With the sense of what people like to read in mind, BookBuzz decided to rework its classification of books to help the readers find their way easier. Titles of Mahfouz, Al-Hakim and Abdel Koddous are no longer under the plain literature label but rather under classics.
“I don’t know why, but I think during the Coronavirus months, people developed a taste for classics. I think this partially has to do with the fact that two of the leading publishing houses had already put out the titles of leading names like Mahfouz and Abdel Koddous in new and nice editions and they were already there to sell,” she argued.
During this CIBF, she added, the demand for the classics “was certainly one of the highest – and on some days it was just the highest.” “People were going for the obvious titles, for example the trilogy of Mahfouz, but the highest demand was for the titles that had not been turned into movies or for titles that are less known than the famous ones,” she said.
The pursuit of the old and undiscovered, Hanna argued, is best demonstrated during this round of the CIBF with the reprinted titles offering selected items from Al-Ahram’s famous commentator Abdel Wahab Moutawaa who used to answer readers questions on tough social questions on Friday’s Readers’ Corner.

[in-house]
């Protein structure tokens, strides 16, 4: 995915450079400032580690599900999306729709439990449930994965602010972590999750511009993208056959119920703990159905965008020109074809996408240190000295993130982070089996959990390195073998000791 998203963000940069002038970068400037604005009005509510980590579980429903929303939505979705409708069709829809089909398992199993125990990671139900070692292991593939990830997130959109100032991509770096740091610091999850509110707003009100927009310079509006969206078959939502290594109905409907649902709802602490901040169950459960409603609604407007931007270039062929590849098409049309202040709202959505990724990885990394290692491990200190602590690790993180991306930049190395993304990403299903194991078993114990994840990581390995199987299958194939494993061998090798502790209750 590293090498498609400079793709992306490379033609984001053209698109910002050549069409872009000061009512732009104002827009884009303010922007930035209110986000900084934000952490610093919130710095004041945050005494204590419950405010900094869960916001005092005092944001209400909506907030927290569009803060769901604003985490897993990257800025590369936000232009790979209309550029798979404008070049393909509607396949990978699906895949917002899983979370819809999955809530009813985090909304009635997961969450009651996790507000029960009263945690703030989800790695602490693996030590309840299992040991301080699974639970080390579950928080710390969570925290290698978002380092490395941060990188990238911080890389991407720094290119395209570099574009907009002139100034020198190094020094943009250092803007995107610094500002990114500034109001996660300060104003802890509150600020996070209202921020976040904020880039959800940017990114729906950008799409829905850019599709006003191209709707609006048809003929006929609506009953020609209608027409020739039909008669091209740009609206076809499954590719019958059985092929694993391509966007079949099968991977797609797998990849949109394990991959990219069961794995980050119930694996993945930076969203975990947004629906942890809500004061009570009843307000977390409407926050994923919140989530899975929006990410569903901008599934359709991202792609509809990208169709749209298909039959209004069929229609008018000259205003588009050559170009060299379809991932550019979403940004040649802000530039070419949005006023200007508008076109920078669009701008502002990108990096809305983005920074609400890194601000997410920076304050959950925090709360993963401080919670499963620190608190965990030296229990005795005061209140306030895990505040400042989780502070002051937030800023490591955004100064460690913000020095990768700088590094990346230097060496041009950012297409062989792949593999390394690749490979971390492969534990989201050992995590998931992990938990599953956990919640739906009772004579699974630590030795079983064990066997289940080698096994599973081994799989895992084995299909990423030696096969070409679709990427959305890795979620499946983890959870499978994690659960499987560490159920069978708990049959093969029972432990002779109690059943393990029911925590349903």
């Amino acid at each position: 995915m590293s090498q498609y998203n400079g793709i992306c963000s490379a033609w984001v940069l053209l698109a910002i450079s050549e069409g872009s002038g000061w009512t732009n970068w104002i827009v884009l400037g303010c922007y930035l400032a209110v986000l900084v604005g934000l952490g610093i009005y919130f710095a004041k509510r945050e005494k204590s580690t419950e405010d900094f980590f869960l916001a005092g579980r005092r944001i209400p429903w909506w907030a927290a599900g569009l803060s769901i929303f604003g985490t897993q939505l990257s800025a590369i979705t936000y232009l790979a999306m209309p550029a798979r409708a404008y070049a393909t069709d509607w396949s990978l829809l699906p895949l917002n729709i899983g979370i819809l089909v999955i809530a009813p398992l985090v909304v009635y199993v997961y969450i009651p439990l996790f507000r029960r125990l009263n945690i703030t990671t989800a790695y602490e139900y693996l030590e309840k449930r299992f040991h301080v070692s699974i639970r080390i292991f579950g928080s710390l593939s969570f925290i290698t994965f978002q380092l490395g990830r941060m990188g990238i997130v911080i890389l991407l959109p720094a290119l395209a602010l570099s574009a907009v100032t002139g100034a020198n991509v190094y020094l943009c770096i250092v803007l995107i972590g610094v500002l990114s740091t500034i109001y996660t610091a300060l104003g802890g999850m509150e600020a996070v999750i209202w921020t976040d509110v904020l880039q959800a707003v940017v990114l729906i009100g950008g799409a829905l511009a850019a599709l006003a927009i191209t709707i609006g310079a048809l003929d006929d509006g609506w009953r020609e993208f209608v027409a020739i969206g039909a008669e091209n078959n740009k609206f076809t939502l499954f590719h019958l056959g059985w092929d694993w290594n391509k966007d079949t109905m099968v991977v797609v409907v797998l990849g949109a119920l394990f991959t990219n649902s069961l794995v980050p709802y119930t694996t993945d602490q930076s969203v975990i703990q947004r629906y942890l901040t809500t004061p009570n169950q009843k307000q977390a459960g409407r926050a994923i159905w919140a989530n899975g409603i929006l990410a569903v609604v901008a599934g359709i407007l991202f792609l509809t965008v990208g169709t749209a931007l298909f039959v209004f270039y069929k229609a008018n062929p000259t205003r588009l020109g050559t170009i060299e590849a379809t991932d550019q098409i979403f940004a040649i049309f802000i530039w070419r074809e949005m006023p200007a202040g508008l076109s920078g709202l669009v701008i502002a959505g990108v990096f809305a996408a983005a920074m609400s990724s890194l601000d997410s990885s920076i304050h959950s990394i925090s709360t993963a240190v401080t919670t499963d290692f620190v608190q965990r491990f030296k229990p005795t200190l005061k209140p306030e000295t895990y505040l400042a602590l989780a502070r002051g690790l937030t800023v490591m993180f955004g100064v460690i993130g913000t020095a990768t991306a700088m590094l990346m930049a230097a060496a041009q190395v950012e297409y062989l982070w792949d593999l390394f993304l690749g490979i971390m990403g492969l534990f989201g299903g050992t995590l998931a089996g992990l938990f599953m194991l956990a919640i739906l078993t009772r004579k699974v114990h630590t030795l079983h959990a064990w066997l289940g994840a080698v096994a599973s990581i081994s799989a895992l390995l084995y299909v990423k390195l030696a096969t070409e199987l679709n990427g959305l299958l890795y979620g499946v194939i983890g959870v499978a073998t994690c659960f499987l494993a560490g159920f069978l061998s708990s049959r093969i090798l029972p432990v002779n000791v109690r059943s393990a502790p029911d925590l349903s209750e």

According to Hanna, Moutawaa’s books, which are basically a compilation of letters he received with the answers he put out, “are the big surprise of this year’s CIBF.”
“I cannot say what was the exact order for the highest selling author during this CIBF for BookBuzz but I would certainly say that Moutawaa was there,” she said.
“I am not sure if this was just the case for the clients who went to the book fair but this was certainly the case for our online service – both for the titles that were delivered in and out of Egypt,” she argued.
History-based literature, Hanna added, also featured quite high on the BookBuzz orders during the past two weeks. “Again, I am not sure why, but this might be a function of the fact that with people working from home they have more time to spend on reading or because of the fact that history titles were so much in demand during the last 18 months, so the titles mixing history and literature attracted the attention of readers this year,” she said.
This is the first year that the CIBF was held on the last day of June instead of the traditional beginning of the third week of January. The government attributed the delay to the fear over the possible spread of the new variant of COVID-19 at a time when the recorded numbers of infection were peaking.